My favorite thing about my feature writing class (aside from the fact that it’s taught by a working reporter) is that we have a lot of guest speakers. I love hearing from a range of journalists.
Not so long ago, Wil S. Hylton, who writes long-form stories for a number of publications, visited our class to talk about profile-writing and journalism in general.
Hylton is a cool guy. There’s no other way to say it, really. From his relaxed posture and simple speaking style, it’s easy to see why people become comfortable with him while he’s reporting.
He said that, as a reporter, you should make people comfortable with you “by an means necessary.” To Hylton, that means “Put[ing] your chips on the table next to theirs.”
Perhaps it’s because of his philosophy of honesty that made it difficult for me to imagine a source having trouble opening up to him.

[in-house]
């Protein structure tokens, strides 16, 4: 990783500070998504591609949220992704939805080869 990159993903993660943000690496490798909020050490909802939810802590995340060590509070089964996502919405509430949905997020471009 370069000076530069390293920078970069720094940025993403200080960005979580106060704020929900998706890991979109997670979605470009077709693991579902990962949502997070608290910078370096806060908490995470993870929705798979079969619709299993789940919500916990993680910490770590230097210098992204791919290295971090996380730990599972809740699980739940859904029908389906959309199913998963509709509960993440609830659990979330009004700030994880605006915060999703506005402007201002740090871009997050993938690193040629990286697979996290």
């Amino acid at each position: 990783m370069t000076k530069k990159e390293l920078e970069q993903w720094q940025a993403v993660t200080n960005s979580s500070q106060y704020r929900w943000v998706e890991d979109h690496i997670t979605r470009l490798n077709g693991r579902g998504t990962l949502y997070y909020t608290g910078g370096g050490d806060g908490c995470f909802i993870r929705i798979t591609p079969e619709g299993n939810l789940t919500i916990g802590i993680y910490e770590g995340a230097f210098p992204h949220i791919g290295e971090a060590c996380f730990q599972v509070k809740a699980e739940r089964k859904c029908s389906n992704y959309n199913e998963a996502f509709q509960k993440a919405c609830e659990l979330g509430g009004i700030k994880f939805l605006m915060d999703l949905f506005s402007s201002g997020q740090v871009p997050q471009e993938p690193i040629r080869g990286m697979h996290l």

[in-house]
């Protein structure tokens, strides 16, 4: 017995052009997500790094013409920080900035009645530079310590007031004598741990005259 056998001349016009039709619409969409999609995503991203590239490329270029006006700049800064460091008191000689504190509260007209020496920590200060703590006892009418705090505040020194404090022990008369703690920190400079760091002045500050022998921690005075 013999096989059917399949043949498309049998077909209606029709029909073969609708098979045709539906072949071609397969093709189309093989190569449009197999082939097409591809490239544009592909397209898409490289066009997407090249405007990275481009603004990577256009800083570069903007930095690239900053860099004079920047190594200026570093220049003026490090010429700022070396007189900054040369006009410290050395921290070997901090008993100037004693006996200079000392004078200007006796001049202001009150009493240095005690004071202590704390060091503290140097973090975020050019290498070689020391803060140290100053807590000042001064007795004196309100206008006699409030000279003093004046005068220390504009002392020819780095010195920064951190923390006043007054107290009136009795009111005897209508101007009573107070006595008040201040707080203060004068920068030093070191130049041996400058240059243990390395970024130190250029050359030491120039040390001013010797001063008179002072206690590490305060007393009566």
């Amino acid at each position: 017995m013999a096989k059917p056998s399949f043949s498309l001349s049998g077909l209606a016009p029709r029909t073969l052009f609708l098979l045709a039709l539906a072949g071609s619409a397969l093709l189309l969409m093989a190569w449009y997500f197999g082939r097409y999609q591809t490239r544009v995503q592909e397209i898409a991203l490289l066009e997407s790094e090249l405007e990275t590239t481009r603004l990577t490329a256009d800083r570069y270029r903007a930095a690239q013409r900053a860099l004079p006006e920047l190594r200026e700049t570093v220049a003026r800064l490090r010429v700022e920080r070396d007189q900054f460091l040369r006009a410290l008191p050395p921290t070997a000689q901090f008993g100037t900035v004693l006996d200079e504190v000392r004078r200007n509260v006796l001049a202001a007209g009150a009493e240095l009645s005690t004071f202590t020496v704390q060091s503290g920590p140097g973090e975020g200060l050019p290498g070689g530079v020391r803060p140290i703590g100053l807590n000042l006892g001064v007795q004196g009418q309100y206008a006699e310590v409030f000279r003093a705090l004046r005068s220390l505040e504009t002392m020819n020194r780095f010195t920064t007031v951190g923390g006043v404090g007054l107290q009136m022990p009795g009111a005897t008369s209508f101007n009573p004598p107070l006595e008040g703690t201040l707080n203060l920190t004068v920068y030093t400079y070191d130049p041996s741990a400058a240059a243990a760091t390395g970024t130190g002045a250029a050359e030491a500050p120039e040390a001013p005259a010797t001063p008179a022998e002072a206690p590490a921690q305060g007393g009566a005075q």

Hylton stressed the importance of being open and honest as a reporter. He reminded us to be transparent.
He did more than preach honesty to us, though. He answered, thoughtfully, every question that a student had for him — more than once admitting that, maybe, he didn’t have the answer.
His honesty extended to the debate about opinionated journalism. Hylton didn’t shy away from the fact that people are biased.
And, besides, people are inherently biased. That’s just a part of the human condition.
But Hylton didn’t say that he was in favor of anyone in the media running around and spouting whatever nonsense that they want. Hylton said that reporters and writers and people have to earn their bias.
“Make the case for what you’re saying,” he said.